The king’s cousin – Sir Richard Pole

Portrait purported to be Margaret Pole, Countess of Salisbury

The Poles owned land in Cheshire and Buckinghamshire. Richard’s father, a Welshman, was buried in Bisham Abbey, the mausoleum of the Montagu Earls of Salisbury in 1479. Richard Neville, the Kingmaker’s father was reinterred there along with his wife Alice, the last of the direct Montagu line, in 1463. Richard’s mother was called Edith St John. Her mother Margaret Beauchamp of Bletso married three times – firstly to Oliver St John, secondly to the Duke of Somerset and finally to Lionel Lord Welles. Edith’s younger half sister from her mother’s second marriage was Lady Margaret Beaufort – making Richard Henry Tudor’s cousin.

When Henry became Henry VII returned to his family for support. Pole fought at the Battle of Stoke and was knighted in its aftermath. Richard was so trusted that Henry married him off in 1494 to George Duke of Clarence’s daughter Margaret. Whilst he might trust Richard the king had also married off a prospective source of opposition to his rule to someone without status or power themselves effectively nullifying Margaret’s Plantagenet blood and removing the prospect of her becoming a figure head for rebellion. Her brother Edward the young Earl of Warwick would spend most of his short life as a prisoner in the Tower of London before being executed on trumped up charges of treason.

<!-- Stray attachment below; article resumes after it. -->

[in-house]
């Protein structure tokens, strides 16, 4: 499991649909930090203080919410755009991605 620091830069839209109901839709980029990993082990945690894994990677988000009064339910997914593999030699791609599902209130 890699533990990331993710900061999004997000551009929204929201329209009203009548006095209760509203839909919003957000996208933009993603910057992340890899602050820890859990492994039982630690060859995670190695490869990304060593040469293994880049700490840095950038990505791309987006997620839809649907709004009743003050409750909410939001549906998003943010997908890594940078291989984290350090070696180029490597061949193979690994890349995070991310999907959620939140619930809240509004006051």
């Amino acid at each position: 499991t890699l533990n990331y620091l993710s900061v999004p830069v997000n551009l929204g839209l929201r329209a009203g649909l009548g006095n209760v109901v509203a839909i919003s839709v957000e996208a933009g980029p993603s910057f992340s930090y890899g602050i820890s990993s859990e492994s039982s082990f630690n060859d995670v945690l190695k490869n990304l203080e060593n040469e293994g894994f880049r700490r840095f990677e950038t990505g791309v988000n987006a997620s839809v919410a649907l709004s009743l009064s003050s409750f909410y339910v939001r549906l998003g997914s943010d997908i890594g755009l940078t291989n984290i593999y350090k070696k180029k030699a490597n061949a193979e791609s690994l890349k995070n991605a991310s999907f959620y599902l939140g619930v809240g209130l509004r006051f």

Dugdale recorded that Richard served Henry when the king went to war with Scotland over the matter of the pretender Perkin Warbeck and that he received assorted offices in Wales. In time became the Chief Gentleman of the Privy Chamber to Henry’s son Arthur. Pole and his wife were sent to Ludlow with Arthur when the prince went to Wales to learn how to be a king. Arthur was given the role of President of the Council of Wales and the Marches but Henry expected his cousin to mentor the boy.

So what does a gentleman of the privy chamber do? For a start it was a very influential posting as it gave access to all areas of private life from the bed chamber to the lavatory. Some servants, because that’s what Richard effectively was, were only allowed into the outer or presence chamber. If you wanted real influence you needed to get behind the closed doors of the privy chamber. Richard had his cousin’s favour and could execute any verbal commands without handing over an order in writing first. Just being Richard Pole was enough to get people to do what he wanted!

Richard found himself with the uncomfortable job of telling Henry that his beloved son died on 2 April 1502. he didn’t live much longer himself being dead before the end of 1505. King Henry VII, noted for his parsimony, paid for his cousin’s funeral. Margaret, with her five young children, was forced to live in near poverty at Syon Abbey where she would remain for the next three and a half years until Henry died and was replaced by his younger son King Henry VIII. Margaret who became a friend of Katherine of Aragon during their time together at Ludlow was restored to favour when the princess became Henry’s queen.

Note: Richard owned manors at Medmanham and Ellesbrough in Buckinghamshire. His main residence apparels to have been Bockmer which was part of the manor of Medmanham and which had been much restored by his father.

2 thoughts on “The king’s cousin – Sir Richard Pole

  1. I really enjoyed Philippa Gregory’s book “The King’s Curse” about Margaret Pole.
    Despite her treatment by the Tudor kings she was a strong woman.

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